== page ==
Nozzle cone 26 is slidably received within aperture 28 of housing 16. The cone 26 has a central aperture 30 through which the beam 24 passes on its way to substrate 10. It can be noted that the housing 16 has an opening 32 to permit the beam 24 to pass therethrough.
Housing 16 includes an annular channel 34 disposed above perforated ring 36. The channel 34 communicates with powder supply duct 38 for conveying a quantity of cladding particles 40 to the nozzle 14. The particles 40 are transported through the duct 38 by a gas, preferably argon gas, so that the 713 alloy particles 40 are distributed about the channel 34 prior to flowing into chamber 42. Axial displacement of cone 26 regulates the gap between the cone 26 and the housing 16, and thereby regulates the flow of particles 40 from the nozzle 14.
A cooling ring 44 is mounted about the upper end of cone 26 and communicates with coolant supply duct 46 and with coolant exit duct 48 in order to remove generated heat from the cone 26.
The second telescope portion 20 includes an opening through which shrouding gas duct 50 communicates. The duct 50 serves as a source of supply for a shrouding gas, such as argon, which is used in the welding process. Although I have disclosed the use of argon for shrouding and for conveying the particles 40, those skilled in the art will understand that other gases are usable, depending upon the particular circumstance involved.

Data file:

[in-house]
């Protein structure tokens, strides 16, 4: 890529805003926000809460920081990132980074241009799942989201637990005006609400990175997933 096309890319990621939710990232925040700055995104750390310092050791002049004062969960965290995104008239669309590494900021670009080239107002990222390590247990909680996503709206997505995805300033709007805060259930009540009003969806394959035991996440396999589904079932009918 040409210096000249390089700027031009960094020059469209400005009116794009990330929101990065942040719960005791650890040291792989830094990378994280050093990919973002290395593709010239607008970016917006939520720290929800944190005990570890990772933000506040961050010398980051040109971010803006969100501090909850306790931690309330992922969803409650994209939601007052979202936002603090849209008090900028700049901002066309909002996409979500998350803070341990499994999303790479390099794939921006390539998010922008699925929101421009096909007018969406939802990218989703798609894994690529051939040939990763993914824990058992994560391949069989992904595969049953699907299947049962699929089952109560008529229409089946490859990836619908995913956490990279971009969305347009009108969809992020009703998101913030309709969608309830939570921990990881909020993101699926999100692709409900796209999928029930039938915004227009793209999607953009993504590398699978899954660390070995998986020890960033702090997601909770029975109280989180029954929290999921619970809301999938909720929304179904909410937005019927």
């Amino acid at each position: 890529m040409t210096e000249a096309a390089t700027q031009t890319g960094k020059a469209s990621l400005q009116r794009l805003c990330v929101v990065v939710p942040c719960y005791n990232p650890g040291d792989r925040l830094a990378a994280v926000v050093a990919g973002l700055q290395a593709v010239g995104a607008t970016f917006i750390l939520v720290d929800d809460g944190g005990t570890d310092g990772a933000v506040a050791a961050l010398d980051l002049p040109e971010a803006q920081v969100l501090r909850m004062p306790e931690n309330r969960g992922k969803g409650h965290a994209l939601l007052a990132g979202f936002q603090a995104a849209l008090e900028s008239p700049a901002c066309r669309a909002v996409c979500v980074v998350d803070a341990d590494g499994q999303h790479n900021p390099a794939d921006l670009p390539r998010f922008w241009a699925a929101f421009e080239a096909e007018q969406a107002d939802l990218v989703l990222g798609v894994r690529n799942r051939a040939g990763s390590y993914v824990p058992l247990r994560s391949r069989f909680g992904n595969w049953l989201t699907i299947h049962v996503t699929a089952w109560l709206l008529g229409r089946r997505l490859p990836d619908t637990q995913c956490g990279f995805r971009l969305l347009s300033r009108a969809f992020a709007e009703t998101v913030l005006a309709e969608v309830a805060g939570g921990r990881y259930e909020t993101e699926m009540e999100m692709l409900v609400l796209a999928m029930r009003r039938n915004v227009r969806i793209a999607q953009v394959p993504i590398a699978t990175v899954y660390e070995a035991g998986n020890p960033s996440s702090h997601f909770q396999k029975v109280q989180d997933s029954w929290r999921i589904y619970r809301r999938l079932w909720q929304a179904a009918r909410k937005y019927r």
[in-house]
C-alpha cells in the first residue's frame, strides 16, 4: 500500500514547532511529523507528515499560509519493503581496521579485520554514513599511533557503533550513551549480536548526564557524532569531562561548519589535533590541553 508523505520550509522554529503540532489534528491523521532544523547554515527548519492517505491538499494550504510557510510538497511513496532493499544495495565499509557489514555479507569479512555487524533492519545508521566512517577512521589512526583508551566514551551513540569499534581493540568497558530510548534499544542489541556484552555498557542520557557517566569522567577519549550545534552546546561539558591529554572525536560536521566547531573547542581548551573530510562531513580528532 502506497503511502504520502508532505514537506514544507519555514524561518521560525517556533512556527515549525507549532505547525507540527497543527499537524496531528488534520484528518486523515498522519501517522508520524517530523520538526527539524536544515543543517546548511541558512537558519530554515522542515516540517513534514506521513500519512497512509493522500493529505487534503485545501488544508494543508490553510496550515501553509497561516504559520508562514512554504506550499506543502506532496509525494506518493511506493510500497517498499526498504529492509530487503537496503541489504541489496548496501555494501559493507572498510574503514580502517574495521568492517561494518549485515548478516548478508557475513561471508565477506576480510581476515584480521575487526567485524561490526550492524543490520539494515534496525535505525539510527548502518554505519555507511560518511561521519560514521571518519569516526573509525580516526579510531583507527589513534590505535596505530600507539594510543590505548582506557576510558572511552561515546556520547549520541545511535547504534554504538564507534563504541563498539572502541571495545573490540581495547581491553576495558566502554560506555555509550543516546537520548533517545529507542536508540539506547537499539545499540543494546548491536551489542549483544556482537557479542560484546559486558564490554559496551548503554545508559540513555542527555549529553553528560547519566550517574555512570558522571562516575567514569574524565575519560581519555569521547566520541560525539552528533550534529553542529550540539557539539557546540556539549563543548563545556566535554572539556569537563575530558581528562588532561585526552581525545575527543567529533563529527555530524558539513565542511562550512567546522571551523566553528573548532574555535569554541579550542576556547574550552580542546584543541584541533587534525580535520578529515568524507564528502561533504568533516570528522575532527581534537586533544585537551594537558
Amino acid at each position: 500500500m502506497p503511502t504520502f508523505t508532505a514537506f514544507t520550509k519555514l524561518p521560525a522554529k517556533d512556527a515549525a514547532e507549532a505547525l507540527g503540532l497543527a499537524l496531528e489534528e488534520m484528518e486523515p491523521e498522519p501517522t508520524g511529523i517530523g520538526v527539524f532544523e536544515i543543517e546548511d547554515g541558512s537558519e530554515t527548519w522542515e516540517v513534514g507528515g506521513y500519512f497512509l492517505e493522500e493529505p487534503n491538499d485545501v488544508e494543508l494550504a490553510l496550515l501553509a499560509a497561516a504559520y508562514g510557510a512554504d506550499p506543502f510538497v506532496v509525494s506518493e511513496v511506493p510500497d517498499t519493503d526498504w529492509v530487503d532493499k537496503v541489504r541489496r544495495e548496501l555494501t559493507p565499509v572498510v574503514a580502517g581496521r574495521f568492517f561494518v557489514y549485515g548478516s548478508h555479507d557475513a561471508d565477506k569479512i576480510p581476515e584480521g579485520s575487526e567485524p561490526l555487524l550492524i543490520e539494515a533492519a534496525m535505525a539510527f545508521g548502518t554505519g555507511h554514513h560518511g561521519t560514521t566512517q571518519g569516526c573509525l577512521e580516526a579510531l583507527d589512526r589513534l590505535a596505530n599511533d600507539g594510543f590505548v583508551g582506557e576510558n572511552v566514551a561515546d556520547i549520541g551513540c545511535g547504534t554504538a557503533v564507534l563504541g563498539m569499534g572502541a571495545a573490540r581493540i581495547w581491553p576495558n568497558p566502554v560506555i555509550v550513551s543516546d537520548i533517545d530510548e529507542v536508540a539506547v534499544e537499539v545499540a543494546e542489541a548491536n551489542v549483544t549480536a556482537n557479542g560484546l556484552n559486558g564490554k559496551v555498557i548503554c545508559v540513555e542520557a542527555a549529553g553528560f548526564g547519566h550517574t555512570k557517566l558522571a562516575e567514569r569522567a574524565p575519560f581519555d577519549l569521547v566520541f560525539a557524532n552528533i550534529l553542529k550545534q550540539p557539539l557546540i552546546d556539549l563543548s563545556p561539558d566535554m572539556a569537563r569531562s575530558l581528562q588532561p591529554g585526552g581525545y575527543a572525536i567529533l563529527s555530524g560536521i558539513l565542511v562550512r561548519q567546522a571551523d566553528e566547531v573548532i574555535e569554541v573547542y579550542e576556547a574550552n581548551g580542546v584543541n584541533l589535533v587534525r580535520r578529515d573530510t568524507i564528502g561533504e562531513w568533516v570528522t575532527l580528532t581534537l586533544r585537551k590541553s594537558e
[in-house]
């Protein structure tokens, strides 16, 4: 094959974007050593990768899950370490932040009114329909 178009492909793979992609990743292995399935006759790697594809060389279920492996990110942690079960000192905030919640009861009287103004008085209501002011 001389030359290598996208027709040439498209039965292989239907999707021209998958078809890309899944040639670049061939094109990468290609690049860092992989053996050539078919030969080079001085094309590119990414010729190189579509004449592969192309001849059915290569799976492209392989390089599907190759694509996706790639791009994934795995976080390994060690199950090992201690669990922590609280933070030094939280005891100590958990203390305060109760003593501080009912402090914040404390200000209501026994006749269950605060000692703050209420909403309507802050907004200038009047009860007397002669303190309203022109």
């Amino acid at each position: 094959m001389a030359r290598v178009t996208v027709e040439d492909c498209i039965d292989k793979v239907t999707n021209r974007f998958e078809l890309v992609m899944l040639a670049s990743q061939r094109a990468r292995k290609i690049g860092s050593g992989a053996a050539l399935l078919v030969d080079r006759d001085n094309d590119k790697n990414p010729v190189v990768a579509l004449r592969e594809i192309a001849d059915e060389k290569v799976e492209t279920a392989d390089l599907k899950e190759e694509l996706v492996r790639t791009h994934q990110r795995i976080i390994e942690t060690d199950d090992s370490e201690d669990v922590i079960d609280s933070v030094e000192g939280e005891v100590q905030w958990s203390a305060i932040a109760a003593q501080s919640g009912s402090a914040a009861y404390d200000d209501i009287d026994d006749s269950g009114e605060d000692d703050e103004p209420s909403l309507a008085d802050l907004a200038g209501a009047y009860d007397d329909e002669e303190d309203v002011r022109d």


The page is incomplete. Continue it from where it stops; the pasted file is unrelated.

TABLE II______________________________________Base Material Thickness = 0.0625"-0.500"Clad Deposit Thickness = 0.005"-0.050"Clad Deposit Track Width = 0.050"-0.250"Shroud Gas Flow Rate (Argon) = 6-16 SCFHFeed Gas Flow Rate (Argon) = 2-4 SCFHPowder Feed Rate = 0.10-0.40 grams/secondLaser Power = 1.0-5.0 KilowattsTravel Speed = 10-100 inches/minutePowder Particle Size = -80/+325 mesh______________________________________
Table 2 discloses certain operating parameter ranges which I have found advantageous in welding Inconel 713C substrate with Inconel 713 particles. Naturally, there is no optimum set of parameters because the optimum processing parameters will depend, among other things, on the size of the clad deposit required. For example, the parameters for cladding a deposit 0.030 inches by 0.1875 inches would be different than for a clad deposit of 0.050 inches by 0.250 inches. Furthermore, the shroud and feed gas flow rate, the powder feed rate, and the powder particle size are somewhat variable, depending upon the powder feed mechanism chosen.